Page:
#### 2. Calculation of the Integrated Flight Cost

##### 2.1. Calculation of Flight Cost

The formula for flight cost includes time cost and fuel cost, which is written as follows [16]:where *C*_{T} is the total time cost (in ￥) and *C*_{F} is the total fuel cost (in ￥).

The cost index CI is defined aswhere *C*_{t} is the time cost (in ￥/min) and *C*_{f} is the fuel cost per kg.

Substitution of Equation (2) in Equation (1) giveswhere *t* is the flight time and *F* is the fuel consumption (kg).

The aircraft performance parameters and flight cost calculation process during the climb are shown in the following figure. According to the input parameters, including engine parameters, airspeed, engine thrust percentage, aircraft mass, temperature deviation, and altitude integration step, the performance parameters and flight cost in the phase of the climb can be calculated. The flight cost calculation process during the climb is shown in Figure 1.

The traditional flight cost calculation model includes only two factors—time and fuel consumption—and it does not involve the cost of environmental impact induced by pollutant emissions in flight.

##### 2.2. Calculation of Nitrogen Oxide Emissions

The emission of engine pollutants depends on the type of engine, fuel consumption, and emission index. Table 1 presents the basic emission indices at four typical flight stages of a PW4077–2PW061 engine, according to the reference emission model of ICAO.

We can infer from Table 1 that the CO_{2} emission index is independent of the flight stage. For NO_{X}, we use the BM2 method to modify the aircraft emission index using correction and interpolation based on the data in the table [18]. The three steps to correct pollution emission indices are described as follows.

###### 2.2.1. Calculation of Reference Fuel Flow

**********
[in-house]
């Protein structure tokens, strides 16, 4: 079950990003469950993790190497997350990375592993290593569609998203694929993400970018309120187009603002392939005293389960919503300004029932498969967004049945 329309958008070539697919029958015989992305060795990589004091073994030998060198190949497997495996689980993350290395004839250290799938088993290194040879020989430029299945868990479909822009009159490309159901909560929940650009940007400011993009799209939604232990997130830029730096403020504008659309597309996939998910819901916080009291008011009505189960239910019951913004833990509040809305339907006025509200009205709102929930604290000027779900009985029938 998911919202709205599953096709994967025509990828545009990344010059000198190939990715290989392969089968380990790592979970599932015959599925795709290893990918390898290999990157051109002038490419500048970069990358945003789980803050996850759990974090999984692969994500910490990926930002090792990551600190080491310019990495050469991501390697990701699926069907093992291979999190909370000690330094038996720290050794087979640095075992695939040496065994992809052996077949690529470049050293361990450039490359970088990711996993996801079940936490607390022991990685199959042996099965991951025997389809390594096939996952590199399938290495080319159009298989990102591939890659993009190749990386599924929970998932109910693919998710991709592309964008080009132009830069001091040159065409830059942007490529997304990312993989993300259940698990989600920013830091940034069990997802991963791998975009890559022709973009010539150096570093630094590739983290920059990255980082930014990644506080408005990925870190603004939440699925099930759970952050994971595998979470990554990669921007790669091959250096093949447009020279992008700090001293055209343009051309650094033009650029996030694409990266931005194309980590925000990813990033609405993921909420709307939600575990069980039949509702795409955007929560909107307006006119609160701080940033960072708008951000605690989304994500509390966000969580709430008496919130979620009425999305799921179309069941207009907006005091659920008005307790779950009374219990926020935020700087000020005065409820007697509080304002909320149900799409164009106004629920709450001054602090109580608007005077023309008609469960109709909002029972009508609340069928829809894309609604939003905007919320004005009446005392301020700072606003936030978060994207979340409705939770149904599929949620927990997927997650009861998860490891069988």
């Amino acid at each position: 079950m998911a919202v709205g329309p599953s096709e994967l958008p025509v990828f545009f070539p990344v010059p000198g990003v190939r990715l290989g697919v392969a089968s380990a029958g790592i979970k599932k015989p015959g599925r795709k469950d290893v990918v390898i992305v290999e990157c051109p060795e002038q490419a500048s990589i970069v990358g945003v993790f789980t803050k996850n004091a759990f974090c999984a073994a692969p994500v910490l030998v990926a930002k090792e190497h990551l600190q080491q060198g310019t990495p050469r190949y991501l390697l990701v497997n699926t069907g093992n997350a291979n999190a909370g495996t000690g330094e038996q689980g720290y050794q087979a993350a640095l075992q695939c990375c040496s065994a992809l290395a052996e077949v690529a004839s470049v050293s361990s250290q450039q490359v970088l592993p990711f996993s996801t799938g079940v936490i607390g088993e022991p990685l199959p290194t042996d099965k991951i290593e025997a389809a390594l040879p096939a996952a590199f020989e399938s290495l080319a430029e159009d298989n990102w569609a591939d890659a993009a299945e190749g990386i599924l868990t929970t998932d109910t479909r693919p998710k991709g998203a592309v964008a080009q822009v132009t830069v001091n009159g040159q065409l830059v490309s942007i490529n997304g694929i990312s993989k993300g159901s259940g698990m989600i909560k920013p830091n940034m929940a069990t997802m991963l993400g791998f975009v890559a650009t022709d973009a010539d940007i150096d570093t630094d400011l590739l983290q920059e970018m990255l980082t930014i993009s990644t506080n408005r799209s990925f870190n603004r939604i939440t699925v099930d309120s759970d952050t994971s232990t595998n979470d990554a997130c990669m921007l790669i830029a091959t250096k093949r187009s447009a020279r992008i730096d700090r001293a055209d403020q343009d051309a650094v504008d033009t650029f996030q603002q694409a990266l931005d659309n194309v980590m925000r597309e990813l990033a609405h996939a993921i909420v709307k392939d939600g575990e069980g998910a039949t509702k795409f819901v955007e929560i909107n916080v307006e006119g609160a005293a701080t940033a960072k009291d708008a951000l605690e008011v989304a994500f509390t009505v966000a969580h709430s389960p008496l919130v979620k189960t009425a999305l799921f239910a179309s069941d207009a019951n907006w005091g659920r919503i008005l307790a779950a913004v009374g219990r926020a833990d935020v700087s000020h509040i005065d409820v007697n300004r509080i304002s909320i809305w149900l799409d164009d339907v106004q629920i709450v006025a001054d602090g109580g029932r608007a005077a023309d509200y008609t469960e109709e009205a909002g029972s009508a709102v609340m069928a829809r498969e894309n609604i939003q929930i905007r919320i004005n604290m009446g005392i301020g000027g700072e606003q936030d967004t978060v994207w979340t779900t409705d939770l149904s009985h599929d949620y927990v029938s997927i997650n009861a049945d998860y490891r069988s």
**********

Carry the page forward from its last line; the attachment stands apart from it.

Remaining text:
The data in Table 1 were obtained from the engine test under the conditions of International Standard Atmosphere (ISA), sea level, and different work speeds. Therefore, for a specific flight environment, the actual fuel flow of the aircraft should be converted into the reference fuel flow under the above conditions. The equation is written aswhere *W*_{ff} is the corrected fuel flow in ISA at sea level (kg/h), *W*_{f} is the actual fuel flow (kg/h), *δ* is the ratio of static atmospheric pressure to atmospheric pressure at sea level, *θ* is the ratio of static temperature to air temperature at sea level, and *M* is the aircraft flight Mach number.

###### 2.2.2. Calculation of the Reference Emission Index

From Table 1, we understand that atmospheric and flight conditions affect the fuel flow, and hence, the reference emission index is calculated by interpolating the reference fuel flow obtained from Equation (4).

###### 2.2.3. Calculation of Actual Emission Index

The value of the NO_{X} emission index is also affected by flight altitude, aircraft speed, atmospheric temperature, and humidity. For the specific flight environment, the reference emission index should be converted into the actual emission index according to the following equation [15]:where *E*_{I,N} is the actual emission index of NO_{X} (kg/kg), Φ is the atmospheric relative humidity, *P* is the local static pressure at a given altitude (Pa), and is saturated vapor pressure (Pa). Then, the emissions of NO_{X} can be calculated from the following equation:where is the emissions of NO_{X} (kg).

The total emission cost *C*_{p} is defined, on the basis of traditional flight cost, aswhere *C*_{p} is the total emission cost (￥/kg), is the emission cost of NO_{X} per unit mass (￥/kg), and is the emission cost of CO_{2} per kilogram (￥/kg).

##### 2.3. Calculation of the Integrated Flight Cost Considering the Influence of Emissions

To measure the impact of aircraft emissions on the external environment, the emission factors were included in the flight cost to obtain the integrated flight cost.

The pollutant emission price indices, including CO_{2} price index and NO_{X} price index , which indicate the ratio of CO_{2} price and NO_{X} price to fuel price, respectively, are defined as

Substitution of the above equations in Equation (9) gives

Based on the Intergovernmental Panel on Climate Change’s estimation of emission index and its impact, EUROCONTROL’s cost-benefit analyses provided an international overview of aircraft emission shadow prices [19], as shown in Table 2.

#### 3. Effect of Climb Performance on the Integrated Flight Cost

##### 3.1. Effect of Climb Speed

Figure 2 shows the results of flight costs, emission costs, and integrated flight costs at different airspeeds, taking a certain aircraft as an example. The cost index was set to 30, for the same aircraft and engine type as a reference. Other calculation conditions are as follows: the climb altitude ranges from 10,000 to 25,000 ft, the fuel price is 6000 ￥/*t*, the initial climb weight is 200,000 kg, the ambient temperature is 0°C, , , and the climbing strategy is constant. Under such conditions, the airspeed climbs at a speed range from 200 to 350 kt.